Patients with blood cancers may be less likely to derive immunity from the COVID-19 vaccine, though antibody tests should not be the end-all-be-all in guiding their behavior.
Patients with lymphoma and chronic lymphocytic leukemia (CLL) may be more prone to COVID-19 or severe complications, though they should not use antibody tests to determine their level of protection, said Dr. John P. Leonard.
Leonard, who is the Richard T. Silver Distinguished Professor of Hematology and Medical Oncology at Weill Cornell Medicine, recently discussed the COVID-19 vaccine during a webinar hosted by the Lymphoma Research Foundation.
“Having lymphoma or CLL, even if you’re a patient who’s been never treated or on watch and wait, can be associated with a compromised, or what I call an ‘imperfect’ immune system,” Leonard said. “Patients who have gotten certain treatments, particularly multiple treatments and recent treatments might be prone to infections. They may have a diminished immune system, either with respect to antibodies or cells involved in the immune response.”
The longer a person has been off therapy, the more their immune system was likely to have recovered, explained Leonard. “And therefore, the more likely that there might be some protection from the vaccine,” he said. “Again, there are a lot of gray areas.”
Additionally, patients who are on anti-CD20 therapies like Rituxan (rituximab) or Gazyva (obinutuxumab) have depleted B cells, which aid in the creation of antibodies against COVID-19 that a person’s body makes after they receive the vaccine.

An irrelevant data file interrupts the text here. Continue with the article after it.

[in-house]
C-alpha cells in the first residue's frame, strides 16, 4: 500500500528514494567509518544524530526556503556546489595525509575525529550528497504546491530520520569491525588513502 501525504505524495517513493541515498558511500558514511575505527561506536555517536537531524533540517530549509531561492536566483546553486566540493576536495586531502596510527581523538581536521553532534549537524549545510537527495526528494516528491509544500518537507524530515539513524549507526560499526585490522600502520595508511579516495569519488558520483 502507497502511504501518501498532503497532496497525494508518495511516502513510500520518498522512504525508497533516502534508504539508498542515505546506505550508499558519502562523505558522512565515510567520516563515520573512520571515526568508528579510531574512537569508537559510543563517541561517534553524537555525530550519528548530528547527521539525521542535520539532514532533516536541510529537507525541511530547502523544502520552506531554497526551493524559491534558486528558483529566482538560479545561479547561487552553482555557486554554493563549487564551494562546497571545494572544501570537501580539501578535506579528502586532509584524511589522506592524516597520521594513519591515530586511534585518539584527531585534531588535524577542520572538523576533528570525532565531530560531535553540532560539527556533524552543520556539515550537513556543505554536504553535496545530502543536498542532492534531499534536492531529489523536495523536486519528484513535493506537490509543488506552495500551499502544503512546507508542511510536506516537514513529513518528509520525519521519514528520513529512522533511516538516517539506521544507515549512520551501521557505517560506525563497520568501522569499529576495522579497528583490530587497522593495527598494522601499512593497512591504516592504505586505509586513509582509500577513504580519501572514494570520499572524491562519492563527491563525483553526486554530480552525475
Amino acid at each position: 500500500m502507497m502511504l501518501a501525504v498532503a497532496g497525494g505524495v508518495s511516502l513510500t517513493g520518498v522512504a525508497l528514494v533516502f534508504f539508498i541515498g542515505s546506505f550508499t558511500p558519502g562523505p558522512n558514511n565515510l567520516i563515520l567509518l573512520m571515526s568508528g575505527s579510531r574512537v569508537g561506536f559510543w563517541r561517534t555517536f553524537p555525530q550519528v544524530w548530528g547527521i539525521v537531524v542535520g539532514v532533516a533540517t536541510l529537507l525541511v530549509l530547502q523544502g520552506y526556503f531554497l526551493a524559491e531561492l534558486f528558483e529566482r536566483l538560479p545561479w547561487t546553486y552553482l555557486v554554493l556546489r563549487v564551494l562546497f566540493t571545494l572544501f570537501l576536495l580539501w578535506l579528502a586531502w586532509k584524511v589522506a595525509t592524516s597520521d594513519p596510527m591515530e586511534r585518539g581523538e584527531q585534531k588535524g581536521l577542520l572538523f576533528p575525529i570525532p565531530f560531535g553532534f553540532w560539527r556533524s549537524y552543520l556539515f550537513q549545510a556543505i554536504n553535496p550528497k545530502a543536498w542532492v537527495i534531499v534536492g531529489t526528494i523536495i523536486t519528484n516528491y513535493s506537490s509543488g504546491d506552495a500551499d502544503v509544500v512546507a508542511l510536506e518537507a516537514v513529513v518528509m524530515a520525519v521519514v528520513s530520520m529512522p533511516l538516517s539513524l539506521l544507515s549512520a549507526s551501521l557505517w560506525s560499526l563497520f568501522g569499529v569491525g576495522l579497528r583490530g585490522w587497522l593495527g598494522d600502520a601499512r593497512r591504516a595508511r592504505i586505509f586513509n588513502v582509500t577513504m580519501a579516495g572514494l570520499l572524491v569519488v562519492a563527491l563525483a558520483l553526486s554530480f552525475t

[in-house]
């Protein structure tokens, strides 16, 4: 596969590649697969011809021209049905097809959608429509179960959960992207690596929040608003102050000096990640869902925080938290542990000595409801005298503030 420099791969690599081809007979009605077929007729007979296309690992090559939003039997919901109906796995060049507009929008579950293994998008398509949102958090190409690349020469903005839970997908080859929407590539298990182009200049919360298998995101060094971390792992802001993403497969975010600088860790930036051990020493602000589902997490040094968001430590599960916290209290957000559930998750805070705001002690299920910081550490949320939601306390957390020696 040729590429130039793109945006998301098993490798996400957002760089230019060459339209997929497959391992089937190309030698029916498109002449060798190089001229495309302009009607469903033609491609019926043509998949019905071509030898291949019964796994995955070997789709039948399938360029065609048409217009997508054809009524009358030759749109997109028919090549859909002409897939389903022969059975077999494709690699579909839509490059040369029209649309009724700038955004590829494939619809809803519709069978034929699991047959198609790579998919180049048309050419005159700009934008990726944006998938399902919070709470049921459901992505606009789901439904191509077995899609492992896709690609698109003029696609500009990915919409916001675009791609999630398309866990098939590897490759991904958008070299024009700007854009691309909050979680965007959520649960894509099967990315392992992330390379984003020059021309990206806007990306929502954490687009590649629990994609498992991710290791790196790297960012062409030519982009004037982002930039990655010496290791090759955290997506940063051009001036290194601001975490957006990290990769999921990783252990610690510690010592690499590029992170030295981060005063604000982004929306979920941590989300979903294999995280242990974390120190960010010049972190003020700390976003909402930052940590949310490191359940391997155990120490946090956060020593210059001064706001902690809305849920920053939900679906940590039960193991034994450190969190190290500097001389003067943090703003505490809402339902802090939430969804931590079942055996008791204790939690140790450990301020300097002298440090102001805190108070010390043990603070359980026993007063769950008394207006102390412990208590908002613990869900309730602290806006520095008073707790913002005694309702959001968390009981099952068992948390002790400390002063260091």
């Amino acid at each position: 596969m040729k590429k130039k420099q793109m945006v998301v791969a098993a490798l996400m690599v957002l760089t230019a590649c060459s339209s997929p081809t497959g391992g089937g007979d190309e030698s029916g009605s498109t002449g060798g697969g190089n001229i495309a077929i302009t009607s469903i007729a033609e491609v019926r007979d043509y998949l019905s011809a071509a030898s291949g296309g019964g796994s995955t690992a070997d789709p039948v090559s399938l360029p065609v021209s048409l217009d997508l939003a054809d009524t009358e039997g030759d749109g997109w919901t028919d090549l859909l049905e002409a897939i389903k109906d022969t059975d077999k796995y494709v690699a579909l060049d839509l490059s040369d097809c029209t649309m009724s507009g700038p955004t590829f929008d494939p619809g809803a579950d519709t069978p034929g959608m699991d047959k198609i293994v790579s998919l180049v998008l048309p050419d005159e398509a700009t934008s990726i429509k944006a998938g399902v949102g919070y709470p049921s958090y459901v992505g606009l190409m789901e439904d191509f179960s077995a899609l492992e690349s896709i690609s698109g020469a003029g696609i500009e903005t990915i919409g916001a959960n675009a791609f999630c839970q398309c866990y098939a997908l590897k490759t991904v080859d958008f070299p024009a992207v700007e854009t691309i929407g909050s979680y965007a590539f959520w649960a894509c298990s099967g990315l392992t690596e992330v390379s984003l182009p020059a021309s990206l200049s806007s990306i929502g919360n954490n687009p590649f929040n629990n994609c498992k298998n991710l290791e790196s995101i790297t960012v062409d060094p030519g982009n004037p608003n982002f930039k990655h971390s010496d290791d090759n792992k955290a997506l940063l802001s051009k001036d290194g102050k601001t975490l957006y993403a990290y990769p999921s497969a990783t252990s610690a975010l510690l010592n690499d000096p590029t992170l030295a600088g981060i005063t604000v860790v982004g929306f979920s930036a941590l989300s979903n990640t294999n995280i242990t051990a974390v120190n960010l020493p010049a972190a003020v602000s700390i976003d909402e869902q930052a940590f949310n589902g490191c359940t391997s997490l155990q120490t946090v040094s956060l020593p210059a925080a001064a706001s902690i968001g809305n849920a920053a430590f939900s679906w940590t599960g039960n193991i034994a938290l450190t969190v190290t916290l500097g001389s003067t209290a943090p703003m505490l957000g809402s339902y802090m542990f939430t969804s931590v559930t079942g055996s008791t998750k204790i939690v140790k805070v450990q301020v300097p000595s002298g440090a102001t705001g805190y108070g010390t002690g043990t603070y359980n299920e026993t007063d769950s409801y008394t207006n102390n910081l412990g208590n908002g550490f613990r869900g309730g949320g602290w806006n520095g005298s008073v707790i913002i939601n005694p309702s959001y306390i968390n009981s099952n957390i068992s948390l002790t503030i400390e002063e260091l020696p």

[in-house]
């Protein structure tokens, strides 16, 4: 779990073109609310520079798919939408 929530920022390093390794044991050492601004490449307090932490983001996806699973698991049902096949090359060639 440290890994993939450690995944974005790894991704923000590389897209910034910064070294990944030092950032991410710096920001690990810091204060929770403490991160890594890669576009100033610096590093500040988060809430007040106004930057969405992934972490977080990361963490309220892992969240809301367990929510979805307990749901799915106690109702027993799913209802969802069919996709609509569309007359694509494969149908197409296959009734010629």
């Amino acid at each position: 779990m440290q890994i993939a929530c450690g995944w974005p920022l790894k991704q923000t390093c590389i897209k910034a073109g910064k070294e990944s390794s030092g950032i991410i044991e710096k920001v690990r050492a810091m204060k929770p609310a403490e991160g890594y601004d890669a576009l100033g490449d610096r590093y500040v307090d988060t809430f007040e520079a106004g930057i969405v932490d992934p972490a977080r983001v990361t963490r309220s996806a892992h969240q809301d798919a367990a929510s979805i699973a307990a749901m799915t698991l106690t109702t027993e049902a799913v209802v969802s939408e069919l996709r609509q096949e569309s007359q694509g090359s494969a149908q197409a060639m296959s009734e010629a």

Though antibodies are a key part in protecting an individual against COVID-19, results of an antibody test should not be the only consideration when determining if a person is protected against the virus.
“If you’ve been vaccinated and you have an antibody test, you can’t use this for very much to guide how you behave,” Leonard said, explaining that labs are subjective when it comes to the threshold of determining a positive or negative test result.
Antibody tests also do not measure other factors of the immune response, according to Leonard. The tests measure the antibody protein but not the cells. Previous research showed that about 25% of patients with blood cancer did not produce antibodies after they received the COVID-19 vaccine.
“It’s not a very simple black-and-white (answer) for patients and individuals, particularly immunocompromised individuals who can be in a very middle ground,” Lenoard said. “And the middle isn’t necessarily a bad place or a safe place.”
While antibody tests may not paint the whole picture of COVID-19 immunity, Leonard did say that having detectable levels of antibodies is better than not having them.
“But how much better and how safe one is or isn’t based on these tests is very, very difficult. And these tests are not validated for decision making about anything you (should) do in relation to COVID-19 and vaccination,” Leonard said. “Don’t change your behavior based on this basis.”
Ultimately, Leonard recommends that patients with blood cancer continue to exercise precautions regarding COVID-19 infection. He also hopes that the recent FDA approval of the Pfizer vaccine will encourage more people to get the shots.
“Many people were looking toward that milestone to get vaccinated,” he said. “Many in this country are hesitant for a variety of reasons, and hopefully the FDA approval will encourage more people to become vaccinated.”
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